Information about High Stress Levels and Dementia Risk
Johns Hopkins researchers have linked high levels of the stress hormone cortisol with poor cognitive performance in older individuals. Researchers examined the stress-cognitive function connection as part of the ongoing Baltimore Memory Study.
For this study, they gave 20 standard cognitive tests to 967 participants (average age 61) while measuring cortisol levels in their saliva. The tests provided information on cognitive abilities such as information processing speed, language skills, and verbal memory and learning.
Saliva samples were collected before, during, and after the individuals underwent the cognitive tests and again at the end of the study. The researchers found that as cortisol levels rose, cognitive performance declined in a manner comparable to what is seen with aging.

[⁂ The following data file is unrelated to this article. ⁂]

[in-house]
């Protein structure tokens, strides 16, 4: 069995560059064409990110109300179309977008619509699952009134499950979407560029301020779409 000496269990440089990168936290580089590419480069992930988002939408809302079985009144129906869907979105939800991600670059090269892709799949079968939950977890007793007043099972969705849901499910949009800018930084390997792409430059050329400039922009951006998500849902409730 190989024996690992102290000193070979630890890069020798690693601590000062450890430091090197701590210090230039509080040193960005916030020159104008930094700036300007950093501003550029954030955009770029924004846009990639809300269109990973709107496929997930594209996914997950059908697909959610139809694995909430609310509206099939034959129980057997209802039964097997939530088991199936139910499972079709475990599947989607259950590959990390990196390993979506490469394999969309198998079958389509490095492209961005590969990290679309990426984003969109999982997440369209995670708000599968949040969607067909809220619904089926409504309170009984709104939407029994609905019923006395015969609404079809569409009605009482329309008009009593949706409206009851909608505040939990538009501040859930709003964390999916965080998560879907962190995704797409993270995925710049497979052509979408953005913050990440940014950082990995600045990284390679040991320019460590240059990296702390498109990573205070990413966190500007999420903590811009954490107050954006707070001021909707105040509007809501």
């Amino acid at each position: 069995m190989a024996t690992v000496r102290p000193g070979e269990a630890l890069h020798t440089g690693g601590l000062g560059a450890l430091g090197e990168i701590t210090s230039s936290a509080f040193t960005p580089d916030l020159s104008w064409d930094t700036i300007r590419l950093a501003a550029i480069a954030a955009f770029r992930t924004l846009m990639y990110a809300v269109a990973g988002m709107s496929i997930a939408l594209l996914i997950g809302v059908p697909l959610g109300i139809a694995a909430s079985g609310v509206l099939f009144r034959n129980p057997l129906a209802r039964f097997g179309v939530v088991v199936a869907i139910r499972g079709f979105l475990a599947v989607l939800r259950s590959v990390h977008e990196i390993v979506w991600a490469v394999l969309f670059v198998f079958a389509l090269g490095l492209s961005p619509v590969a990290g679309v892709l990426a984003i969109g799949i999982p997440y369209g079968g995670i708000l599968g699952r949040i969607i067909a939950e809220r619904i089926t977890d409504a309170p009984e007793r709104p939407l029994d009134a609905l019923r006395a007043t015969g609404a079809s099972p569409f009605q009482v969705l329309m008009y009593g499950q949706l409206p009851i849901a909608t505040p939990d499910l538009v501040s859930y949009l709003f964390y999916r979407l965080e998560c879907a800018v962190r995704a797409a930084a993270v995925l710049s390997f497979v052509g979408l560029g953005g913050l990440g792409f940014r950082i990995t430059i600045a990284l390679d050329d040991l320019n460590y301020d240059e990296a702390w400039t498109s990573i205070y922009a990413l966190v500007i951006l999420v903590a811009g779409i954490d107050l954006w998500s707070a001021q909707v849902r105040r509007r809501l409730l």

For example, the cortisol-related decline in language skills was similar to what would be expected from someone who had aged nearly six years. A possible explanation for the cortisol connection is that chronic stress leads to malfunctions in the brain pathway that both regulates cortisol production and influences the health of brain cells. This could result in a greater degree of wear-and-tear on the brain. However, it could also be that the more tired one gets over time, the worse one performs on these tests.